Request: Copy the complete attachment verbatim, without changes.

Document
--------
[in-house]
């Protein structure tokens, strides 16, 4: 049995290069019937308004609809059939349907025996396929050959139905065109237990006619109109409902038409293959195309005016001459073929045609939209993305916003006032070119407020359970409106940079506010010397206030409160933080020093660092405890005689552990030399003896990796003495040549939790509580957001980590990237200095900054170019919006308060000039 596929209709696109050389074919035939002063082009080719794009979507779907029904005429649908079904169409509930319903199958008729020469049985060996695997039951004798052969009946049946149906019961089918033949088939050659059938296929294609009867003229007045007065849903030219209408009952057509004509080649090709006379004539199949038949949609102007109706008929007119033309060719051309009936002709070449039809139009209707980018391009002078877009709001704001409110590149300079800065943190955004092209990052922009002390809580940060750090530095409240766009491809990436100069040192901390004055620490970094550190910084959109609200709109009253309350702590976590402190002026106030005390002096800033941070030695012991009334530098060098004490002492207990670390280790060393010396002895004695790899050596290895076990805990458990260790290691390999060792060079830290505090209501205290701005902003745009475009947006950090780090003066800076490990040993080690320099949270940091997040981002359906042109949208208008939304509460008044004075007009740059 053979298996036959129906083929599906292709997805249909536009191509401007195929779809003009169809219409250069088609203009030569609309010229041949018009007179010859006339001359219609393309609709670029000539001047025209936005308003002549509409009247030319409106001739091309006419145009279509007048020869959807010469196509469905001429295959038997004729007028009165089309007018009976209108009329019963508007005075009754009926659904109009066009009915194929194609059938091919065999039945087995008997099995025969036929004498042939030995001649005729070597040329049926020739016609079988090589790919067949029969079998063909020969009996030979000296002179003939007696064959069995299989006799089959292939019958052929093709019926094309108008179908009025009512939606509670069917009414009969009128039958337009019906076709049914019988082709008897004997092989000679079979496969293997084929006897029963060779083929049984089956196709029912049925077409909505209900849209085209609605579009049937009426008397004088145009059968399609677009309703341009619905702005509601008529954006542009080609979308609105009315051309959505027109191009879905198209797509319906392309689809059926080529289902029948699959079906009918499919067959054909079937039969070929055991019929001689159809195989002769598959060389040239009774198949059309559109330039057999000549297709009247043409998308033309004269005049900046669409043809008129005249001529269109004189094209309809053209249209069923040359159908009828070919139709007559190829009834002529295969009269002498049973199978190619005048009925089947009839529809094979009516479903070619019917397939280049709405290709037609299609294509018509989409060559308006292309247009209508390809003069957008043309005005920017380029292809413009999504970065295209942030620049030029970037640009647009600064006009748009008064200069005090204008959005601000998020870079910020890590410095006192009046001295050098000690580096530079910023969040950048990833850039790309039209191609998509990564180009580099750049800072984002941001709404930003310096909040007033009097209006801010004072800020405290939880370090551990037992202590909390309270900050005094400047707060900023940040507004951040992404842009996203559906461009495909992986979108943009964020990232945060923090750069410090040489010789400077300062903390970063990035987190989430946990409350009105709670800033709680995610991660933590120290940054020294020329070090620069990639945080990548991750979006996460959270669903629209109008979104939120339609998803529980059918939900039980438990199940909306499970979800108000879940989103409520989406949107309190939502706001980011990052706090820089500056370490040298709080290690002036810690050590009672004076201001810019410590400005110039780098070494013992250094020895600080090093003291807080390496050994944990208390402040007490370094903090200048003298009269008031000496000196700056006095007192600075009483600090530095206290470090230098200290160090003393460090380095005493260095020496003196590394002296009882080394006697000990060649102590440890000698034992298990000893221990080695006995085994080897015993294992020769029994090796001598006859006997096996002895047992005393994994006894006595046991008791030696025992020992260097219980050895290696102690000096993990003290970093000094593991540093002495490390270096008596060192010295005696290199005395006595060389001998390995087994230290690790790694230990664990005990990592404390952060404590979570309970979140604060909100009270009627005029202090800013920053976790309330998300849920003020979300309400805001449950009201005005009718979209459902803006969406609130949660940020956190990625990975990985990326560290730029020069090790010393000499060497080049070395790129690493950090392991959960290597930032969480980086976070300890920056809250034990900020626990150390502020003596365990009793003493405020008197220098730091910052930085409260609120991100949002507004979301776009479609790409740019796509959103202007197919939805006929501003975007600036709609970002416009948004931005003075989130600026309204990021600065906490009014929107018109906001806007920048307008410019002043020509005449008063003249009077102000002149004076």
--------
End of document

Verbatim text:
[in-house]
């Protein structure tokens, strides 16, 4: 049995290069019937308004609809059939349907025996396929050959139905065109237990006619109109409902038409293959195309005016001459073929045609939209993305916003006032070119407020359970409106940079506010010397206030409160933080020093660092405890005689552990030399003896990796003495040549939790509580957001980590990237200095900054170019919006308060000039 596929209709696109050389074919035939002063082009080719794009979507779907029904005429649908079904169409509930319903199958008729020469049985060996695997039951004798052969009946049946149906019961089918033949088939050659059938296929294609009867003229007045007065849903030219209408009952057509004509080649090709006379004539199949038949949609102007109706008929007119033309060719051309009936002709070449039809139009209707980018391009002078877009709001704001409110590149300079800065943190955004092209990052922009002390809580940060750090530095409240766009491809990436100069040192901390004055620490970094550190910084959109609200709109009253309350702590976590402190002026106030005390002096800033941070030695012991009334530098060098004490002492207990670390280790060393010396002895004695790899050596290895076990805990458990260790290691390999060792060079830290505090209501205290701005902003745009475009947006950090780090003066800076490990040993080690320099949270940091997040981002359906042109949208208008939304509460008044004075007009740059 053979298996036959129906083929599906292709997805249909536009191509401007195929779809003009169809219409250069088609203009030569609309010229041949018009007179010859006339001359219609393309609709670029000539001047025209936005308003002549509409009247030319409106001739091309006419145009279509007048020869959807010469196509469905001429295959038997004729007028009165089309007018009976209108009329019963508007005075009754009926659904109009066009009915194929194609059938091919065999039945087995008997099995025969036929004498042939030995001649005729070597040329049926020739016609079988090589790919067949029969079998063909020969009996030979000296002179003939007696064959069995299989006799089959292939019958052929093709019926094309108008179908009025009512939606509670069917009414009969009128039958337009019906076709049914019988082709008897004997092989000679079979496969293997084929006897029963060779083929049984089956196709029912049925077409909505209900849209085209609605579009049937009426008397004088145009059968399609677009309703341009619905702005509601008529954006542009080609979308609105009315051309959505027109191009879905198209797509319906392309689809059926080529289902029948699959079906009918499919067959054909079937039969070929055991019929001689159809195989002769598959060389040239009774198949059309559109330039057999000549297709009247043409998308033309004269005049900046669409043809008129005249001529269109004189094209309809053209249209069923040359159908009828070919139709007559190829009834002529295969009269002498049973199978190619005048009925089947009839529809094979009516479903070619019917397939280049709405290709037609299609294509018509989409060559308006292309247009209508390809003069957008043309005005920017380029292809413009999504970065295209942030620049030029970037640009647009600064006009748009008064200069005090204008959005601000998020870079910020890590410095006192009046001295050098000690580096530079910023969040950048990833850039790309039209191609998509990564180009580099750049800072984002941001709404930003310096909040007033009097209006801010004072800020405290939880370090551990037992202590909390309270900050005094400047707060900023940040507004951040992404842009996203559906461009495909992986979108943009964020990232945060923090750069410090040489010789400077300062903390970063990035987190989430946990409350009105709670800033709680995610991660933590120290940054020294020329070090620069990639945080990548991750979006996460959270669903629209109008979104939120339609998803529980059918939900039980438990199940909306499970979800108000879940989103409520989406949107309190939502706001980011990052706090820089500056370490040298709080290690002036810690050590009672004076201001810019410590400005110039780098070494013992250094020895600080090093003291807080390496050994944990208390402040007490370094903090200048003298009269008031000496000196700056006095007192600075009483600090530095206290470090230098200290160090003393460090380095005493260095020496003196590394002296009882080394006697000990060649102590440890000698034992298990000893221990080695006995085994080897015993294992020769029994090796001598006859006997096996002895047992005393994994006894006595046991008791030696025992020992260097219980050895290696102690000096993990003290970093000094593991540093002495490390270096008596060192010295005696290199005395006595060389001998390995087994230290690790790694230990664990005990990592404390952060404590979570309970979140604060909100009270009627005029202090800013920053976790309330998300849920003020979300309400805001449950009201005005009718979209459902803006969406609130949660940020956190990625990975990985990326560290730029020069090790010393000499060497080049070395790129690493950090392991959960290597930032969480980086976070300890920056809250034990900020626990150390502020003596365990009793003493405020008197220098730091910052930085409260609120991100949002507004979301776009479609790409740019796509959103202007197919939805006929501003975007600036709609970002416009948004931005003075989130600026309204990021600065906490009014929107018109906001806007920048307008410019002043020509005449008063003249009077102000002149004076």